Australia’s former Race Discrimination Commissioner Tim Soutphommasane also made a compelling point about the importance of diversity in political representation after the slaughter of 50 innocents in Christchurch in March 2019. He said Australian politicians, by and large, have no skin in the game when it comes to indulging in race politics for short-term political advantage, because they have never been on the receiving end of racism. They are insulated from the effects of their behaviour. More of this shortly.
As well as taking steps to make the business of representative democracy more genuinely representative, parliamentarians need to think about ways of communicating with, and listening to, their constituents without filters. This generation of MPs is bombarded with static and false signals and can find it hard to pierce the clutter.
The best and most hardworking parliamentarians are at railway stations in the morning, knocking on doors on the weekend, going to community events in the evenings, hosting town hall meetings in their electorates—making sure they are part of the organic conversations in their communities—rather than taking their cues from shock jocks, or assuming that an organised letter-writing campaign generated by orchestrated clicktivism is representative of the resting local disposition. But it’s hard.
Increasingly I wonder whether there will be a neat technological solution that allows MPs to communicate directly with their constituents on a regular basis, allowing them to better manage their signal-to-noise ratio. I think that would help. We can only hope.
More on bringing people in: Countering the rise of hate
I mentioned Tim Soutphommasane just a minute ago. In 2016 he and I had a memorable conversation. He was at the Human Rights Commission, and there was a live debate about whether to wind back protections against hate speech in the Racial Discrimination Act. Pauline Hanson had returned to federal politics, declaring in her first speech that Australia was in danger of being swamped by Muslims. Soutphommasane told me that through a combination of lingering economic downturn and a related anti-globalisation backlash, we’d reached a tipping point on race relations.
He was worried at that time about a new Guardian Essential poll that showed 49 per cent support for banning Muslim immigration. He linked that sentiment with Hanson’s return, and with the saturation, largely soft, media coverage her return had generated. ‘We have seen about two months of blanket coverage of Hanson, not a week goes by when you don’t see or hear her views about immigration and Islam, and there’s a real danger that we are normalising what might otherwise be unacceptable ideas, beyond the bounds of a liberal democracy,’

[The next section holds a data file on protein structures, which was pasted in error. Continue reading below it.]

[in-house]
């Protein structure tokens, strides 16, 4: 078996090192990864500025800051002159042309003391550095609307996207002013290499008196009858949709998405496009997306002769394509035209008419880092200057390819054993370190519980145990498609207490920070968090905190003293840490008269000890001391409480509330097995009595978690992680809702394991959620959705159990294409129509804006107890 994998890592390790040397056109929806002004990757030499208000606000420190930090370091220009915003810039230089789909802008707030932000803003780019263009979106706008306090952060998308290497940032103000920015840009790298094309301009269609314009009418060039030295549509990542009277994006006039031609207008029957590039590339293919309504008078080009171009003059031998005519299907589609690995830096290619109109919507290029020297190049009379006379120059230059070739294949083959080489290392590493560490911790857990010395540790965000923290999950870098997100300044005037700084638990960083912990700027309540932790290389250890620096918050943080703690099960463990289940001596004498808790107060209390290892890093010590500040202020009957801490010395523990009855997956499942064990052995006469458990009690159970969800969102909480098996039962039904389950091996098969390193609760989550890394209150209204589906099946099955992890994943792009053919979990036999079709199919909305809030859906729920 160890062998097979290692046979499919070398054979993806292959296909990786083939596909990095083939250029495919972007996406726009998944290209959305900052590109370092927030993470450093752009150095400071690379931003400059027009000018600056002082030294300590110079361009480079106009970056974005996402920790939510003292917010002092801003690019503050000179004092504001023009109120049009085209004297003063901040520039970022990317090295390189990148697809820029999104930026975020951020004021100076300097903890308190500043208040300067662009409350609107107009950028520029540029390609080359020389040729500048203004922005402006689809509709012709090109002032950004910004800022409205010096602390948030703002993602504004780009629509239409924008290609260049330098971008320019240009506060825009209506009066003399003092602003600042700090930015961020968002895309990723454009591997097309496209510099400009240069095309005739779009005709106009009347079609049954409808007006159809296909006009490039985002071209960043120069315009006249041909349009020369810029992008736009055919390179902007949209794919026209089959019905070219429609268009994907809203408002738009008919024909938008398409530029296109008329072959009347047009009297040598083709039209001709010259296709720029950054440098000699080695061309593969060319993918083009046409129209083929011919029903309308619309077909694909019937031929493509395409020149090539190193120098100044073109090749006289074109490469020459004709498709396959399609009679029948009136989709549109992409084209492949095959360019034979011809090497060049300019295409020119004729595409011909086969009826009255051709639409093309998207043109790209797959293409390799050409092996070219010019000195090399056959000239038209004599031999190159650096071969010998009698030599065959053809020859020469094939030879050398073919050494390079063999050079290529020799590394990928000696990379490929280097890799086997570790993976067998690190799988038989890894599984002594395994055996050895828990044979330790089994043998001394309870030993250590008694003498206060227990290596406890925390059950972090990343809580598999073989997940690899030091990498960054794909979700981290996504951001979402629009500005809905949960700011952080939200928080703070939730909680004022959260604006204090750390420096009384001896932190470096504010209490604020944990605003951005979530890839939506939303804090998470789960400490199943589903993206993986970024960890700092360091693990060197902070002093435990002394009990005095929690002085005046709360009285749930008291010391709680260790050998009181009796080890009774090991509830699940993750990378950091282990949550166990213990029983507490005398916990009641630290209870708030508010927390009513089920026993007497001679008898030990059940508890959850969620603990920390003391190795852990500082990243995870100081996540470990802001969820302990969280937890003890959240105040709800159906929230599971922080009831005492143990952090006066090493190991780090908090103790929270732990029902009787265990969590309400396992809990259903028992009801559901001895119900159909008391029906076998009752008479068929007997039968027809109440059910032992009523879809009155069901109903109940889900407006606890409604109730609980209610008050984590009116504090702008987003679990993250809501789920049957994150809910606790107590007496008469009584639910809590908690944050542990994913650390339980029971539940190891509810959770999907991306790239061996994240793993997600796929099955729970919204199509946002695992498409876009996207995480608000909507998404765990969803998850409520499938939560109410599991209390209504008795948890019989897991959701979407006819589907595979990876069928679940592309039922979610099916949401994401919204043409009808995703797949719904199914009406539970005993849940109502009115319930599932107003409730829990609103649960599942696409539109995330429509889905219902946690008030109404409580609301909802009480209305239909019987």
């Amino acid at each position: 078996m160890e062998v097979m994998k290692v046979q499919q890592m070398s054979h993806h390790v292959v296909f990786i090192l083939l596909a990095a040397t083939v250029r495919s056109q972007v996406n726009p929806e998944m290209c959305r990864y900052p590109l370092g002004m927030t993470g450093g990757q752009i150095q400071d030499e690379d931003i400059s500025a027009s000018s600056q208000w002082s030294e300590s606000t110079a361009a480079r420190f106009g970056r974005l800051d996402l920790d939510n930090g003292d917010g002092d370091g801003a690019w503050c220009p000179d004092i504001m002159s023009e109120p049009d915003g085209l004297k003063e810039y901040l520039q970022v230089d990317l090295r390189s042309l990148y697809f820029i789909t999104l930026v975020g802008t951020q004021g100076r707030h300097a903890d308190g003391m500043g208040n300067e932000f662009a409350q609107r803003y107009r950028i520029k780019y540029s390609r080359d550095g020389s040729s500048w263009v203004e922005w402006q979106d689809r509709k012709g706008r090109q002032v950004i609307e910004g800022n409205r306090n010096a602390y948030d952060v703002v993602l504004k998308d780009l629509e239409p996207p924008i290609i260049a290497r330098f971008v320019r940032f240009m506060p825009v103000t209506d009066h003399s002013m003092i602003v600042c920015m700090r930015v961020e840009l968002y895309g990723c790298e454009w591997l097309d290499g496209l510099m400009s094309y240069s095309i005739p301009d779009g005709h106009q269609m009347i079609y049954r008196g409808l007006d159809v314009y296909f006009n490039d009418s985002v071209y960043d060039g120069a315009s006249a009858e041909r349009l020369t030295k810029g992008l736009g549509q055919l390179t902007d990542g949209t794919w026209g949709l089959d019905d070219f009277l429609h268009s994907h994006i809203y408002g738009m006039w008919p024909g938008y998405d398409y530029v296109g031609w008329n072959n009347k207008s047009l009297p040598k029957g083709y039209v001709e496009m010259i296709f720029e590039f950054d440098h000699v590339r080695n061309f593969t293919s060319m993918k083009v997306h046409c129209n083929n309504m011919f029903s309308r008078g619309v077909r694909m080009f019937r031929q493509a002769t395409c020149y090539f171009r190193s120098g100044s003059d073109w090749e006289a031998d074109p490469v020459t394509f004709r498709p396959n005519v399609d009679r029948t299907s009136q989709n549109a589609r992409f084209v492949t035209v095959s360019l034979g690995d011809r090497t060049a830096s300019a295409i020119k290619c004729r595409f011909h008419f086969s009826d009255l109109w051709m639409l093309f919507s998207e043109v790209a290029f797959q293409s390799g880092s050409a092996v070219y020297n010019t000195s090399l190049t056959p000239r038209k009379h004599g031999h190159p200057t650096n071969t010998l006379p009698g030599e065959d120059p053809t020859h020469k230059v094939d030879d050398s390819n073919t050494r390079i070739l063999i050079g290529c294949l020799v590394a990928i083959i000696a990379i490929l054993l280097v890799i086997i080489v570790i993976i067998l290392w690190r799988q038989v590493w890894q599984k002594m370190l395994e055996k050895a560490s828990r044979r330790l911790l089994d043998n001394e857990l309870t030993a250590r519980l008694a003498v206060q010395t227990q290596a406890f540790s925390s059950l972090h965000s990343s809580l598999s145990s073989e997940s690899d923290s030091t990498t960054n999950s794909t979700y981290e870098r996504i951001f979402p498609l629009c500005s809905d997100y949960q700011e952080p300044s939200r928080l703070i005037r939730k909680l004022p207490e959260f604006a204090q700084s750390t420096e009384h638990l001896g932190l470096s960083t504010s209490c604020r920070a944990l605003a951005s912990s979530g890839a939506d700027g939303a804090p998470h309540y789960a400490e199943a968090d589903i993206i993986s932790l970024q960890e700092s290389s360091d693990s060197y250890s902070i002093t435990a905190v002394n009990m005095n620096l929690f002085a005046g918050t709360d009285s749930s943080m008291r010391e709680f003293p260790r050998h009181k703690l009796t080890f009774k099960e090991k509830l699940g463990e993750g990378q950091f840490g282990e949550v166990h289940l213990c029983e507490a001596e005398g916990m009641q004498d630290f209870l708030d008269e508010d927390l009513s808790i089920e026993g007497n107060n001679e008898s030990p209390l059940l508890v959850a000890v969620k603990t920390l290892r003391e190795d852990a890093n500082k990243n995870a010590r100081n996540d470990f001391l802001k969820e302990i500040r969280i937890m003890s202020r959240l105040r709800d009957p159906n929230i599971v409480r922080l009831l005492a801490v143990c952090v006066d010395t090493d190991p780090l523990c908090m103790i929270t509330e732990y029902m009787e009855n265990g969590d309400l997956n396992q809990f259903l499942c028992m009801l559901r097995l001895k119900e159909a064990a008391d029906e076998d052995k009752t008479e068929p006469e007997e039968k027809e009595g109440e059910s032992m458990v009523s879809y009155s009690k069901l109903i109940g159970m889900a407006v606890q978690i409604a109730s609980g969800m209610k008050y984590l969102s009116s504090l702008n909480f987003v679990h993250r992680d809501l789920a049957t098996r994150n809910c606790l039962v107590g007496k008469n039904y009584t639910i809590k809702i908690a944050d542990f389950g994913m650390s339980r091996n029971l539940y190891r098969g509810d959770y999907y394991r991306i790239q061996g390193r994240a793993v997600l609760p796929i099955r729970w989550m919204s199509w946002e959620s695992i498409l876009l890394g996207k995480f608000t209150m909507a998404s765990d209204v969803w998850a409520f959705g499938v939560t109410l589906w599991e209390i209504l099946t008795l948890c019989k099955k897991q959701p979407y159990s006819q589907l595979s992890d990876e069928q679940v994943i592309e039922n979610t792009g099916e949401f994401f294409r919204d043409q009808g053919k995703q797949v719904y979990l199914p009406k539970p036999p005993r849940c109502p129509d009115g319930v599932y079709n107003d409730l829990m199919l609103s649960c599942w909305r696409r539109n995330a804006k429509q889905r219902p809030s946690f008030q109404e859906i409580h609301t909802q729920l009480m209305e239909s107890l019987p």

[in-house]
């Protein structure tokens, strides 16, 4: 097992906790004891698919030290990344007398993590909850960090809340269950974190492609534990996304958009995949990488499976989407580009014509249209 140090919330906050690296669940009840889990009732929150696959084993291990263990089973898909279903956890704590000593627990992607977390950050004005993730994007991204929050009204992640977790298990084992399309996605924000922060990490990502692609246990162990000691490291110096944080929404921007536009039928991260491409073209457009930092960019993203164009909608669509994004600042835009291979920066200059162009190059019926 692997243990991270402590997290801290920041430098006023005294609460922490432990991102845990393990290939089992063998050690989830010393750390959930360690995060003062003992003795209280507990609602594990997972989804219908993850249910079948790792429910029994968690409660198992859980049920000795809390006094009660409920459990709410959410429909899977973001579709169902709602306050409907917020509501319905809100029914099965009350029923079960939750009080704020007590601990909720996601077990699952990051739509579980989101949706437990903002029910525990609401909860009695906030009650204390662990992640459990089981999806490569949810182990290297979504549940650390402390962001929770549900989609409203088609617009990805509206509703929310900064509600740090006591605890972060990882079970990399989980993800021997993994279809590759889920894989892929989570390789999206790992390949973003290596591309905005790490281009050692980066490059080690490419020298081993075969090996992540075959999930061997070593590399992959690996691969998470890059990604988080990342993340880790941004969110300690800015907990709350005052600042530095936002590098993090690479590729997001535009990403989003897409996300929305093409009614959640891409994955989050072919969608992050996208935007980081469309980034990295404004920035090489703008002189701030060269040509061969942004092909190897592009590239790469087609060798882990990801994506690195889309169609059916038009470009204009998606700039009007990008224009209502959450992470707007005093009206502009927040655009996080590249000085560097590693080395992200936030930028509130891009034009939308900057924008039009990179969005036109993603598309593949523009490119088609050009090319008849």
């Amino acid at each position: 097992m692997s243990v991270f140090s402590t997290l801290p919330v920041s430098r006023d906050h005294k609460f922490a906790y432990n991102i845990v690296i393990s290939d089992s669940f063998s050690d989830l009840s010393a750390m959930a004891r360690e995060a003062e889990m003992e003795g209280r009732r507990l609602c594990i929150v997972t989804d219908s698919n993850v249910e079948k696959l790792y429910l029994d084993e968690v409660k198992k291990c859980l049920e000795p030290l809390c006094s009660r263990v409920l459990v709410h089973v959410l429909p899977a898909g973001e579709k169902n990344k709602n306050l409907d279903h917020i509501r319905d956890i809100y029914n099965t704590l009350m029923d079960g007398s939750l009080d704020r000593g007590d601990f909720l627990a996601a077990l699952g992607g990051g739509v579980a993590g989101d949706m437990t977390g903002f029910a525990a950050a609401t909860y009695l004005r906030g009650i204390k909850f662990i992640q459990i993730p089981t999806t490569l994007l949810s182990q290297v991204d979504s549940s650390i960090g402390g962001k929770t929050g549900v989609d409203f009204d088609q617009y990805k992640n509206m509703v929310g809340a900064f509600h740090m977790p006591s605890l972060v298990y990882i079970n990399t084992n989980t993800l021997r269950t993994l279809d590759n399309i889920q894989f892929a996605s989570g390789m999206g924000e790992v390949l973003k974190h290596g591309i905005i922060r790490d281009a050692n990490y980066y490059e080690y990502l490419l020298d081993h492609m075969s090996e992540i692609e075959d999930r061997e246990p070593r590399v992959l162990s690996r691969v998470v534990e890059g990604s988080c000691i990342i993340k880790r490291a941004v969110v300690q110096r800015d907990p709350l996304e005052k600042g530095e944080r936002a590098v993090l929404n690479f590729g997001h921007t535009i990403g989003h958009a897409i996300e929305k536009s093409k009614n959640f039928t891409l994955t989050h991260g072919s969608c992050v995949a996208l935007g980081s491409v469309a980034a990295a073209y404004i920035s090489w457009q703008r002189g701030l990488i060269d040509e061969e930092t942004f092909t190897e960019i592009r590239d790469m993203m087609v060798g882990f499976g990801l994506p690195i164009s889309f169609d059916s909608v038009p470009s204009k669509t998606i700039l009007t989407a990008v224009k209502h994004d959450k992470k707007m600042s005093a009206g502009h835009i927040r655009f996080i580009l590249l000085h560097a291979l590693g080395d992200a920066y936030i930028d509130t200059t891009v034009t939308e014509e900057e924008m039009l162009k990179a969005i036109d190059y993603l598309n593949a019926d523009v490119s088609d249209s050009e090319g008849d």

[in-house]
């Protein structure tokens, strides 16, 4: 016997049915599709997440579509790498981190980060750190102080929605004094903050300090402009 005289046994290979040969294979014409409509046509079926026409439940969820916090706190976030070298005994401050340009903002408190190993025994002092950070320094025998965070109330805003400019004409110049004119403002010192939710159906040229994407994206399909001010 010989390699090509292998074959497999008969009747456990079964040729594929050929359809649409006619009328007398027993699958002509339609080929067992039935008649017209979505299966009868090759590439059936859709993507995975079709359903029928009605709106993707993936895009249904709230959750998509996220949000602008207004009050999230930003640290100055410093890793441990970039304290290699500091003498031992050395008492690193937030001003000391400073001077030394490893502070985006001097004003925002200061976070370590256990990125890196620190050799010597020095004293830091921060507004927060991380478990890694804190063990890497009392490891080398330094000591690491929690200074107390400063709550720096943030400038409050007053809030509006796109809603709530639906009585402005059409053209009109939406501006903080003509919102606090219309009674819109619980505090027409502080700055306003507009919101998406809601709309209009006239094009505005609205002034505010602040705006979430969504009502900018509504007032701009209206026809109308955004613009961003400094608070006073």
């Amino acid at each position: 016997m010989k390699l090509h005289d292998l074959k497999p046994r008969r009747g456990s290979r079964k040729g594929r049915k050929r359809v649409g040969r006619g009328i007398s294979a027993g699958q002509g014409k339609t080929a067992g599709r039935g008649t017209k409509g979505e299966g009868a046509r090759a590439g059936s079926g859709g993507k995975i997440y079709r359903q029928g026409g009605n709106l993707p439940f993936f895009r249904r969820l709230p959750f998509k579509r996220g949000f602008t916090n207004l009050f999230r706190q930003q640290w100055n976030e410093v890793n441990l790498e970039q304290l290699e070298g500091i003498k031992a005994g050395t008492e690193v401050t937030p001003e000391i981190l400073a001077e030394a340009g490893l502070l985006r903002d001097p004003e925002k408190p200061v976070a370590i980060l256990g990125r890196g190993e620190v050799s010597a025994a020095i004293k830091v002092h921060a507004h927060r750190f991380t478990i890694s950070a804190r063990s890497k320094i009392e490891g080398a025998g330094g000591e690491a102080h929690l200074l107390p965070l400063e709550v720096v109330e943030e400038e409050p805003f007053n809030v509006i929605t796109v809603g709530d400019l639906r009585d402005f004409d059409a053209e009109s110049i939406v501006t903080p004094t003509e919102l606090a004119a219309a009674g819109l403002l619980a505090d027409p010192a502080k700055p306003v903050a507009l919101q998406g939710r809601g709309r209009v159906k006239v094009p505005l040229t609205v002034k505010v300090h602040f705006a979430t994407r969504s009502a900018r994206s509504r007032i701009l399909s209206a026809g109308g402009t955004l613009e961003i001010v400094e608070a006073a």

he told me.
Soutphommasane says racism is corrosive for democracy, because it threatens core liberal democratic values. He says racism is laced through debates about asylum seekers and the dog whistling about African crime before the Victorian state election, and exclusionary politics has consequences for societal harmony. Media outlets also have a case to answer. Racism is being deployed, he says, by some outlets as cat nip for
angry audiences who want to vent against so-called political correctness and against minorities who dare speak up. In a fractured media landscape, outlets are seeking to monetise hatred. They are feeding off the resentments of those in the majority who feel they are losing their position of power and privilege.
Countering hatred, Soutphommasane says, is a fundamental obligation of inclusive patriotism, and inclusive patriotism is the moral antidote to the rise of exclusionary nationalism. Inclusive patriotism involves understanding difference and accepting that difference makes us stronger. He’s absolutely right. Countering hatred is what committed democrats do. It isn’t a situational calling. It’s a moral imperative. What can modern governments do to counter anxiety? Spoiler alert: show up.